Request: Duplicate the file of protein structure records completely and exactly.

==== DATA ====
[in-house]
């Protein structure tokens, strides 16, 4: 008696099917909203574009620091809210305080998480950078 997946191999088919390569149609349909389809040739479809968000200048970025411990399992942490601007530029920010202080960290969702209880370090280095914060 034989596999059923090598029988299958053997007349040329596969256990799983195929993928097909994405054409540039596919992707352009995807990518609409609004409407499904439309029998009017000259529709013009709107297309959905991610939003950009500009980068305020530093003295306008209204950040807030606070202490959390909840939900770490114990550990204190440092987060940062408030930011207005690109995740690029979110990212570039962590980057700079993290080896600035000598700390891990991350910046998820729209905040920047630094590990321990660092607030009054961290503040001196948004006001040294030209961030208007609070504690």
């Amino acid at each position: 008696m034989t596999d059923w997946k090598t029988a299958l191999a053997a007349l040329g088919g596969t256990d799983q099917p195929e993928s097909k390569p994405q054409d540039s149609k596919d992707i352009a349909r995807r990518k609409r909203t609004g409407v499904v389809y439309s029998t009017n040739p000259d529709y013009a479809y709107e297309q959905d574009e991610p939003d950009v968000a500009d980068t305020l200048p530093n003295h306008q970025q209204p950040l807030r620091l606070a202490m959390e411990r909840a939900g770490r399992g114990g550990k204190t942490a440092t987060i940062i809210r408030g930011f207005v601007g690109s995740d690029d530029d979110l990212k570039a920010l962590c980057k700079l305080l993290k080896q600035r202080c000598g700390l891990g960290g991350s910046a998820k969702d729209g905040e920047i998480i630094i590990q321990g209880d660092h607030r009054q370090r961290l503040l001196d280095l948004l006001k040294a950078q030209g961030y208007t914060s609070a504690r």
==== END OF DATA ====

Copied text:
[in-house]
């Protein structure tokens, strides 16, 4: 008696099917909203574009620091809210305080998480950078 997946191999088919390569149609349909389809040739479809968000200048970025411990399992942490601007530029920010202080960290969702209880370090280095914060 034989596999059923090598029988299958053997007349040329596969256990799983195929993928097909994405054409540039596919992707352009995807990518609409609004409407499904439309029998009017000259529709013009709107297309959905991610939003950009500009980068305020530093003295306008209204950040807030606070202490959390909840939900770490114990550990204190440092987060940062408030930011207005690109995740690029979110990212570039962590980057700079993290080896600035000598700390891990991350910046998820729209905040920047630094590990321990660092607030009054961290503040001196948004006001040294030209961030208007609070504690």
């Amino acid at each position: 008696m034989t596999d059923w997946k090598t029988a299958l191999a053997a007349l040329g088919g596969t256990d799983q099917p195929e993928s097909k390569p994405q054409d540039s149609k596919d992707i352009a349909r995807r990518k609409r909203t609004g409407v499904v389809y439309s029998t009017n040739p000259d529709y013009a479809y709107e297309q959905d574009e991610p939003d950009v968000a500009d980068t305020l200048p530093n003295h306008q970025q209204p950040l807030r620091l606070a202490m959390e411990r909840a939900g770490r399992g114990g550990k204190t942490a440092t987060i940062i809210r408030g930011f207005v601007g690109s995740d690029d530029d979110l990212k570039a920010l962590c980057k700079l305080l993290k080896q600035r202080c000598g700390l891990g960290g991350s910046a998820k969702d729209g905040e920047i998480i630094i590990q321990g209880d660092h607030r009054q370090r961290l503040l001196d280095l948004l006001k040294a950078q030209g961030y208007t914060s609070a504690r």